Religion, Education and Citizenship Education: The Challenge of Turning Religion Upside Down

Authors Cok Bakker
Published in Alternation Special Edition
Publication date 2013
Research groups Normative Professionalisation
Type Article

Summary

Reflecting on the link between religion and religious tradition(s) on the one hand and school and education on the other, and reflecting on the reasoning strategy to make sense of this link, people seem to tend strongly to think, argue and reflect in a deductive mode (this point is elaborated in par. 3). This part of the argument is followed by considering the religious claims people make concerning the impact of religion on the day-to-day educational practice, it is, empirically speaking. It is apparently wrong to take this deductive reasoning serious as a road to undisputable and unambiguous links between claims and practices (this point is elaborated in par. 4). Having identified deductive reasoning as wishful thinking or as a supposed but inadequate religious legitimatization of educational practices, which is demonstrated by the empirical educational praxis itself, the final part of the article deals with the question that arises again and anew, viz. how educational practices could be understood in their connection to religious beliefs (see par. 5). Here a paradigm-shift is needed.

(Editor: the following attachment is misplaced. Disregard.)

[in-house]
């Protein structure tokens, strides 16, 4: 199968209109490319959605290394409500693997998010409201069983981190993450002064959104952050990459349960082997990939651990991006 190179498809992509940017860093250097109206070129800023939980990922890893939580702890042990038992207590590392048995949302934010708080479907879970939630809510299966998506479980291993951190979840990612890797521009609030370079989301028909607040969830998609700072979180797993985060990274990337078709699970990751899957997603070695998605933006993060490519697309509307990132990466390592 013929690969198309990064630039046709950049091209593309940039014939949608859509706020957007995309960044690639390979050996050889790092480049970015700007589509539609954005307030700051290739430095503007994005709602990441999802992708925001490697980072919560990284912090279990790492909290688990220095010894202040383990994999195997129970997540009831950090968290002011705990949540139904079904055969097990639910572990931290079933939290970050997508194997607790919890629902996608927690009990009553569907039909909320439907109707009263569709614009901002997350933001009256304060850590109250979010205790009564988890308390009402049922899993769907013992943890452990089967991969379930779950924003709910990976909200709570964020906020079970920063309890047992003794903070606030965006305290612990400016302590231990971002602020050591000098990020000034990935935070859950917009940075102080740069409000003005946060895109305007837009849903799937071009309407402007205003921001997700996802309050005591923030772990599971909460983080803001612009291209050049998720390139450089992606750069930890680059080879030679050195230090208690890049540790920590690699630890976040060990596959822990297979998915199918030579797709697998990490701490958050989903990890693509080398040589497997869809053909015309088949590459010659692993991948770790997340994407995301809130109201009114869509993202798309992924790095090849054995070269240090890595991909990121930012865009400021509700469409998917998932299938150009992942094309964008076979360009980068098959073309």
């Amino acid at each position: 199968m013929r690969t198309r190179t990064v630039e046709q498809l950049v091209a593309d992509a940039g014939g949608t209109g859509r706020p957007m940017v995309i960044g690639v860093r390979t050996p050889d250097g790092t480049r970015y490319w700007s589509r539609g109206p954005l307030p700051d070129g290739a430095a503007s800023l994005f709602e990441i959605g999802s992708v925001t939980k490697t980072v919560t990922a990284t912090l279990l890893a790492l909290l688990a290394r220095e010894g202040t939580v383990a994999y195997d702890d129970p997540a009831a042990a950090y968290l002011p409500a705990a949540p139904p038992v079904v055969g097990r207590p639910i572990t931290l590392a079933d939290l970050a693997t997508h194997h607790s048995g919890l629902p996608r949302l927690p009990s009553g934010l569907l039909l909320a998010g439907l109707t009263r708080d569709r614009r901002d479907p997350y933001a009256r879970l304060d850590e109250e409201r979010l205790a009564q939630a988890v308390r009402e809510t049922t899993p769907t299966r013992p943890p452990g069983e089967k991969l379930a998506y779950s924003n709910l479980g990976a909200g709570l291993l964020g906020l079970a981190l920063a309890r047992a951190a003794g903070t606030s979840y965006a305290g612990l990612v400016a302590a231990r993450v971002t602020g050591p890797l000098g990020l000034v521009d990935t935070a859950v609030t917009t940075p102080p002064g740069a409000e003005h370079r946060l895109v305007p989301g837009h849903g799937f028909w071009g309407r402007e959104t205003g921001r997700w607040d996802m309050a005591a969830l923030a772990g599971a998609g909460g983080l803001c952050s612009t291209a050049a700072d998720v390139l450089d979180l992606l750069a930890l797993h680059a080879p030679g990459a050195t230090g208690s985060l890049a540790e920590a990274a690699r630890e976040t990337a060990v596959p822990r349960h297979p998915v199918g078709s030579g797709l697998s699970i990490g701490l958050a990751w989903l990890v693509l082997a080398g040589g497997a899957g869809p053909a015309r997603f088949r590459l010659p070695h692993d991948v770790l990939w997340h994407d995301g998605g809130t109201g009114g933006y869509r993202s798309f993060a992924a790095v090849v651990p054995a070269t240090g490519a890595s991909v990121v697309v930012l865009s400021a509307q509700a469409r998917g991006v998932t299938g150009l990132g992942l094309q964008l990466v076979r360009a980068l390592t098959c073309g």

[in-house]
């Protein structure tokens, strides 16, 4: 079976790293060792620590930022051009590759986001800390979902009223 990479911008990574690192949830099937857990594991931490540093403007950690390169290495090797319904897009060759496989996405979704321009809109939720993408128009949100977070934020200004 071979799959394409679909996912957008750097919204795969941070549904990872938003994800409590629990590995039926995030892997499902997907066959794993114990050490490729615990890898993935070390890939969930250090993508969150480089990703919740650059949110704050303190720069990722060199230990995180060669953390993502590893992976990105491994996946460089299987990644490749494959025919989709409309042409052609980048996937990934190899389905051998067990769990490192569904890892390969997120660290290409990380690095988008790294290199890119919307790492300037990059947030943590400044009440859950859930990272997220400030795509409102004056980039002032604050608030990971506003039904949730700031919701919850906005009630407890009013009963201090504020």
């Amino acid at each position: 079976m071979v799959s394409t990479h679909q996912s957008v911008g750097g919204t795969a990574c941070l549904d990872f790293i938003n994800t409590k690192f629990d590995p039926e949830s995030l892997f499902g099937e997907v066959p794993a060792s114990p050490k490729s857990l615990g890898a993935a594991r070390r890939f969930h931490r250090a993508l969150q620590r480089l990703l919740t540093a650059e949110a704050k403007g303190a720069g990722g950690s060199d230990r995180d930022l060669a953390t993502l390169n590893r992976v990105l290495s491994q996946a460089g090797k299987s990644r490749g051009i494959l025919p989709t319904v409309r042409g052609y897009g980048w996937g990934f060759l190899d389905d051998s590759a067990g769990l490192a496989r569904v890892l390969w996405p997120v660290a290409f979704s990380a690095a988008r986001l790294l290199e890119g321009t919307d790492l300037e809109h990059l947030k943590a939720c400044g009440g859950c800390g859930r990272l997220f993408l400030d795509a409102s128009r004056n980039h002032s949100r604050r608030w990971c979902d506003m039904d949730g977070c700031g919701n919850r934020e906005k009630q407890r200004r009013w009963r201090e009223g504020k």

researchcomponents.publicationcontent.personslist.publicationauthors

  • Cok Bakker lector NP
    Cok Bakker
    • Professor
    • Research groups: Normative Professionalisation

Language English
Published in Alternation Special Edition
Year and volume 2013 10
Page range 32-53

Cok Bakker

Cok Bakker lector NP

Cok Bakker

  • Professor
  • Research group: Normative Professionalisation